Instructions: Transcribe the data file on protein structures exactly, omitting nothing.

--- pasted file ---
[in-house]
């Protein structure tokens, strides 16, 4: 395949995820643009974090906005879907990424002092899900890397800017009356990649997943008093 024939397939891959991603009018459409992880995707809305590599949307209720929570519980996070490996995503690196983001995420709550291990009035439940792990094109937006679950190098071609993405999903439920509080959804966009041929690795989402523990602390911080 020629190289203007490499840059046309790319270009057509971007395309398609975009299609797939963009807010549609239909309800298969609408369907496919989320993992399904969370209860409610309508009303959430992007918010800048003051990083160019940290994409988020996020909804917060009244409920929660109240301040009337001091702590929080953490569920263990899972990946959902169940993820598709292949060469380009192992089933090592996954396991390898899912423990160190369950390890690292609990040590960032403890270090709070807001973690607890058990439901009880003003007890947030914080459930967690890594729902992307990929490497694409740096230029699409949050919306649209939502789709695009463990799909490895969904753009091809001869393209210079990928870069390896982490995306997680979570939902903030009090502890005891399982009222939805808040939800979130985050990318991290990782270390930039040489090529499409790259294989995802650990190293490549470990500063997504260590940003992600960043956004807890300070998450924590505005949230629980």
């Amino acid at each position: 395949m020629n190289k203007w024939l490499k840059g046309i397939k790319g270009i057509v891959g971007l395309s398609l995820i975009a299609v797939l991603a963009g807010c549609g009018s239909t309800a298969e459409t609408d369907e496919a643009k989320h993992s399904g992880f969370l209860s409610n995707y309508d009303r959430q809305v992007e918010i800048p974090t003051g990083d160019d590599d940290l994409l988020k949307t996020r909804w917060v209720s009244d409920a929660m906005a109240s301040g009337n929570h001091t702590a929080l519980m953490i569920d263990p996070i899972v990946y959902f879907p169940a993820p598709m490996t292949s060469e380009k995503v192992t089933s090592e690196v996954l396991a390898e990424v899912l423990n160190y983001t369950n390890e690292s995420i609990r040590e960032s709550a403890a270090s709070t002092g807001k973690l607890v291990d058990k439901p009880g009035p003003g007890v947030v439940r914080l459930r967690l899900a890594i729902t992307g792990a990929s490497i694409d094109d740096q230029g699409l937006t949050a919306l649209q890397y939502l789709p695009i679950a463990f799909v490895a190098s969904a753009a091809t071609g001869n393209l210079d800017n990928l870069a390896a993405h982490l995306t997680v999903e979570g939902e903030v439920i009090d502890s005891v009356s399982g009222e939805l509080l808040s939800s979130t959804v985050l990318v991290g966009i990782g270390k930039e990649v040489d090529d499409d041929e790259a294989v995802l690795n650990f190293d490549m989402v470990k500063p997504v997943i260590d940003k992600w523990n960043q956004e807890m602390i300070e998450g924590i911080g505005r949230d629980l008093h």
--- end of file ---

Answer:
[in-house]
């Protein structure tokens, strides 16, 4: 395949995820643009974090906005879907990424002092899900890397800017009356990649997943008093 024939397939891959991603009018459409992880995707809305590599949307209720929570519980996070490996995503690196983001995420709550291990009035439940792990094109937006679950190098071609993405999903439920509080959804966009041929690795989402523990602390911080 020629190289203007490499840059046309790319270009057509971007395309398609975009299609797939963009807010549609239909309800298969609408369907496919989320993992399904969370209860409610309508009303959430992007918010800048003051990083160019940290994409988020996020909804917060009244409920929660109240301040009337001091702590929080953490569920263990899972990946959902169940993820598709292949060469380009192992089933090592996954396991390898899912423990160190369950390890690292609990040590960032403890270090709070807001973690607890058990439901009880003003007890947030914080459930967690890594729902992307990929490497694409740096230029699409949050919306649209939502789709695009463990799909490895969904753009091809001869393209210079990928870069390896982490995306997680979570939902903030009090502890005891399982009222939805808040939800979130985050990318991290990782270390930039040489090529499409790259294989995802650990190293490549470990500063997504260590940003992600960043956004807890300070998450924590505005949230629980």
């Amino acid at each position: 395949m020629n190289k203007w024939l490499k840059g046309i397939k790319g270009i057509v891959g971007l395309s398609l995820i975009a299609v797939l991603a963009g807010c549609g009018s239909t309800a298969e459409t609408d369907e496919a643009k989320h993992s399904g992880f969370l209860s409610n995707y309508d009303r959430q809305v992007e918010i800048p974090t003051g990083d160019d590599d940290l994409l988020k949307t996020r909804w917060v209720s009244d409920a929660m906005a109240s301040g009337n929570h001091t702590a929080l519980m953490i569920d263990p996070i899972v990946y959902f879907p169940a993820p598709m490996t292949s060469e380009k995503v192992t089933s090592e690196v996954l396991a390898e990424v899912l423990n160190y983001t369950n390890e690292s995420i609990r040590e960032s709550a403890a270090s709070t002092g807001k973690l607890v291990d058990k439901p009880g009035p003003g007890v947030v439940r914080l459930r967690l899900a890594i729902t992307g792990a990929s490497i694409d094109d740096q230029g699409l937006t949050a919306l649209q890397y939502l789709p695009i679950a463990f799909v490895a190098s969904a753009a091809t071609g001869n393209l210079d800017n990928l870069a390896a993405h982490l995306t997680v999903e979570g939902e903030v439920i009090d502890s005891v009356s399982g009222e939805l509080l808040s939800s979130t959804v985050l990318v991290g966009i990782g270390k930039e990649v040489d090529d499409d041929e790259a294989v995802l690795n650990f190293d490549m989402v470990k500063p997504v997943i260590d940003k992600w523990n960043q956004e807890m602390i300070e998450g924590i911080g505005r949230d629980l008093h």